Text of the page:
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Photo: NYC Depressed Center Flat 499051


Bob Chaparro
 


StephenK
 

It's an interesting photo, for sure, and it brings up an interesting point.   All of the "big transformer" loads I have ever seen on a model railroad are of a new transformer.   This burnt  up transformer would be a unique load.

Steve Kay


Bruce Smith
 

Steve,

Interesting point. I’ve always thought about old transformer loads, usually in the context of an “upgrade” to an existing facility. When I visited the Safe Harbor Hydroelectric generating station (on the PRR’s Coukmbia and Port Deposit branch and next to the PRR’s A&S Low grade freight line) a few years ago at one of the PRRT&HS’ annual meetings, I was stunned to learn that the transformers were original to the 1930-1931 construction. So much for my 1944 transformer loads to the dam… What I am saying is that there may be very few reasons to ship old transformers and that this fire damaged transformer may be one of the few examples. OTOH, there are a number of examples of new transformers being delivered to the several hydroelectric stations on the PRR’s C&PD branch. These may be replacements/upgrades or they may be expansions of the facilities.

BTW, the Safe harbor dam provided electric power for the PRR’s catenary, moving freight cars, including those carrying transformers ;)

Bruce F. Smith V.M.D., Ph.D., 

Director, Auburn University Research Initiative in Cancer

Professor of Pathobiology                     

121 Scott-Ritchey Research Center

1265 H.C. Morgan Drive

Auburn University, AL  36849-5525

334-844-5587, 334-844-5850 (fax)

smithbf@...

http://www.vetmed.auburn.edu/faculty/smith-bruce/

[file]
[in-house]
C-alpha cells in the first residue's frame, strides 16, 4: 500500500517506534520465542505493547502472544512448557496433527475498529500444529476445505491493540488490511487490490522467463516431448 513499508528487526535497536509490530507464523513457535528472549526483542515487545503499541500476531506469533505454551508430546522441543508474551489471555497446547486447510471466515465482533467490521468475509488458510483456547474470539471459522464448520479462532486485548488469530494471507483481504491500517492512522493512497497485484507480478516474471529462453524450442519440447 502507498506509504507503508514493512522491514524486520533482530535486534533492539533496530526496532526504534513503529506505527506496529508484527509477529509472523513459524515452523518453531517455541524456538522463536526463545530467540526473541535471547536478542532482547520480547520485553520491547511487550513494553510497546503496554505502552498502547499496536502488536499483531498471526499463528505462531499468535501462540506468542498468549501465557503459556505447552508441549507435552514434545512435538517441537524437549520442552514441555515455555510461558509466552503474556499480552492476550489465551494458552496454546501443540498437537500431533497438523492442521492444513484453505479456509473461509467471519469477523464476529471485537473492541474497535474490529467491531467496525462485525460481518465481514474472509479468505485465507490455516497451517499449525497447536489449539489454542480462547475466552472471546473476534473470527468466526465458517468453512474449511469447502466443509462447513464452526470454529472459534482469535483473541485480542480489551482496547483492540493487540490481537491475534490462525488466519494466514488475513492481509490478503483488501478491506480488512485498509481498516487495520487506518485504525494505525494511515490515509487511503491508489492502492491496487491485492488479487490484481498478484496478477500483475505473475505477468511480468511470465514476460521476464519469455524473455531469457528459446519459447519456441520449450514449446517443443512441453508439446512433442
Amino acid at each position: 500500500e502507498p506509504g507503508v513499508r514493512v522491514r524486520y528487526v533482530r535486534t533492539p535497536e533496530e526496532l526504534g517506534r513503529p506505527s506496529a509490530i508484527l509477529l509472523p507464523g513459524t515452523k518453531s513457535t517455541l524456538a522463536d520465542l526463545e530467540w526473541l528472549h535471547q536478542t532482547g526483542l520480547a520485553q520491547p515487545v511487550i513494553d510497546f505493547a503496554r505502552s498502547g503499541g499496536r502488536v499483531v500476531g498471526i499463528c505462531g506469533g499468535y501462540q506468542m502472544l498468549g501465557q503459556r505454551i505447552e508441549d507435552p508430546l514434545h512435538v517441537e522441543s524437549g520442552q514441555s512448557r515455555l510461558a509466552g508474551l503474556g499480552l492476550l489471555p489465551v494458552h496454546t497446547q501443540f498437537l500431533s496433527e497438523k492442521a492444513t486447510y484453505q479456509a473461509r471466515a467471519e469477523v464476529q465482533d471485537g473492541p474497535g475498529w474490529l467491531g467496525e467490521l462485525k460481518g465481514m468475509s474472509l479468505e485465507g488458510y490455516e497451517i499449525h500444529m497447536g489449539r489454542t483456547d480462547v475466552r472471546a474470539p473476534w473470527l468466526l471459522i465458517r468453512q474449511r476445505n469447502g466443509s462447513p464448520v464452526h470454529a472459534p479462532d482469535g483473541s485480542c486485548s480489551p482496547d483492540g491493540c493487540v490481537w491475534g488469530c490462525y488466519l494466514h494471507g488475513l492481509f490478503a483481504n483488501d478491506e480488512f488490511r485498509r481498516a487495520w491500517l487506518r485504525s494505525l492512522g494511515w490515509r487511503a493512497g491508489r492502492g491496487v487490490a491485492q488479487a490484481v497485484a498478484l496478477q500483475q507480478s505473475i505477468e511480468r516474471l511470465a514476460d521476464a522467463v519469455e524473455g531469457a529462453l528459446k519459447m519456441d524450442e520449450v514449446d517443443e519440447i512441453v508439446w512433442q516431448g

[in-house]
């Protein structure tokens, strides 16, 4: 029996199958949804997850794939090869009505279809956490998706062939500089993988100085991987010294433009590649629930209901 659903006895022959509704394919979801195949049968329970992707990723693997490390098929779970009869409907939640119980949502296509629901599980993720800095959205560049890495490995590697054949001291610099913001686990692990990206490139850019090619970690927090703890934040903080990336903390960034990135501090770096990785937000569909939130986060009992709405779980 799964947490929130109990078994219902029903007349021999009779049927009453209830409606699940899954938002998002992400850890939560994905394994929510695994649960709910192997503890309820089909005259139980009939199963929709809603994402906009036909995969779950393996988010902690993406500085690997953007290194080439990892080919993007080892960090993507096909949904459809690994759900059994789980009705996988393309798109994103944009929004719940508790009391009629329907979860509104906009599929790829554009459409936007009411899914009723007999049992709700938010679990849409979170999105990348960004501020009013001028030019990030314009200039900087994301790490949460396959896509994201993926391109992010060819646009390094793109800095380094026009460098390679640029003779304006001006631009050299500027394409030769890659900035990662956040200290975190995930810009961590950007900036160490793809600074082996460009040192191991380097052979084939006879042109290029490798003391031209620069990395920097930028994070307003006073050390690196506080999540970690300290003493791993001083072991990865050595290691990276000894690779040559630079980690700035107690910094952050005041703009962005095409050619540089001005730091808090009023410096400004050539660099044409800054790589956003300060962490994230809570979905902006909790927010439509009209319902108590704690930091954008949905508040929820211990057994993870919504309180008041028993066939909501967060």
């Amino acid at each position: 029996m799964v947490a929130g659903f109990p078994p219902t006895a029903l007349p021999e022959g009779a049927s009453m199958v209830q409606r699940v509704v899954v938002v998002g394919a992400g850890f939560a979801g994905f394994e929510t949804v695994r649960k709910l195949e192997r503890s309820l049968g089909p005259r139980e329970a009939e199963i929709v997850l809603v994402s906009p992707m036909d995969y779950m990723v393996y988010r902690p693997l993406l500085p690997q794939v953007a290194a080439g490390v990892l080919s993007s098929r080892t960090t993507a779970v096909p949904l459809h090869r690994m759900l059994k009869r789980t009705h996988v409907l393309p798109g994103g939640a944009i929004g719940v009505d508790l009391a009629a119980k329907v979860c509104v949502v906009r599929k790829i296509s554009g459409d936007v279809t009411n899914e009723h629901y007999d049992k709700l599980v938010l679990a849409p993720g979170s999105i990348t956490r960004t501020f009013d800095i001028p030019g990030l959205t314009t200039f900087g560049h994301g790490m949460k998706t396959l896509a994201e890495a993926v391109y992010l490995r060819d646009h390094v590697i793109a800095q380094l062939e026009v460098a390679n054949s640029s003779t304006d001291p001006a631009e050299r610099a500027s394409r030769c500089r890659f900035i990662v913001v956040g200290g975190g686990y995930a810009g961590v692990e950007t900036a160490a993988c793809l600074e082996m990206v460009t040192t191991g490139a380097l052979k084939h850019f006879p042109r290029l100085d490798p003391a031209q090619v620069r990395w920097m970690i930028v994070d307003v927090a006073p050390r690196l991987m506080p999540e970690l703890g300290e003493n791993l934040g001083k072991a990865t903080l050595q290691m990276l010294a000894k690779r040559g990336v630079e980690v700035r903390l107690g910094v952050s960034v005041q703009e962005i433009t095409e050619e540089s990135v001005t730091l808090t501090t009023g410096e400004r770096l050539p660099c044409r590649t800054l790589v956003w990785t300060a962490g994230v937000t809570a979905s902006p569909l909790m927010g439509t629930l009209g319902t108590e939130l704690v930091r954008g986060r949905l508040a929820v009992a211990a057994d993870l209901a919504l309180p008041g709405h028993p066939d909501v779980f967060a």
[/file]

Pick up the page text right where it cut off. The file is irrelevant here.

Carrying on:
*********************************************************************************

"Evolution is a fact, get used to it"




On Jan 17, 2020, at 8:31 AM, StephenK <thekays100@...> wrote:

It's an interesting photo, for sure, and it brings up an interesting point.   All of the "big transformer" loads I have ever seen on a model railroad are of a new transformer.   This burnt  up transformer would be a unique load.

Steve Kay


Andy Carlson
 

Around 2008 I was invited to look at the Snohomish hydro power plant. Built around the turn of the century with a penstock tunneled into the bedrock adjacent to the Snohomish Falls. The power turbines were at the base of the penstock tunnel and water exited into the lower Falls pond. The engineer who was kind to show the operation to me and a friend was justifiably proud that that the original wireing for the antique generator was still woven fabric cloth insulated. He was most proud, however, that an original light bulb over 100 years old was still lit 24/7. Mr Edison should be proud!
-Andy Carlson
Ojai CA

On Friday, January 17, 2020, 6:45:16 AM PST, Bruce Smith <smithbf@...> wrote:


Steve,

........... When I visited the Safe Harbor Hydroelectric generating station (on the PRR’s Coukmbia and Port Deposit branch and next to the PRR’s A&S Low grade freight line) a few years ago at one of the PRRT&HS’ annual meetings, I was stunned to learn that the transformers were original to the 1930-1931 construction.
_._,_._,_


Doug Polinder
 

Andy, might you be referring to Snoqualmie Falls?  I'm not aware of any falls on the Snohomish River.  The Snoqualmie and Skykomish rivers converge to form the Snohomish.  The Skykomish is known to steam-era freight-car enthusiasts, of course, as the Great Northern's west-slope Cascade Mountain access to Stevens Pass and the Cascade Tunnel.

Doug Polinder
Poquoson VA


espee4441
 

The Skykomish River is by far the main water running tributary to the GN but as for Cascade Tunnel it's actually the Tye River which then obviously dumps into the south fork of the Sky. At Index is where the south and north forks combine with the mainline crossing the north right at Index itself. Spent way too many nights in the car at Scenic waiting for action to hit/exit the tunnel and listening to the Tye since it's the only thing besides critters that move there. 

Tony Pawley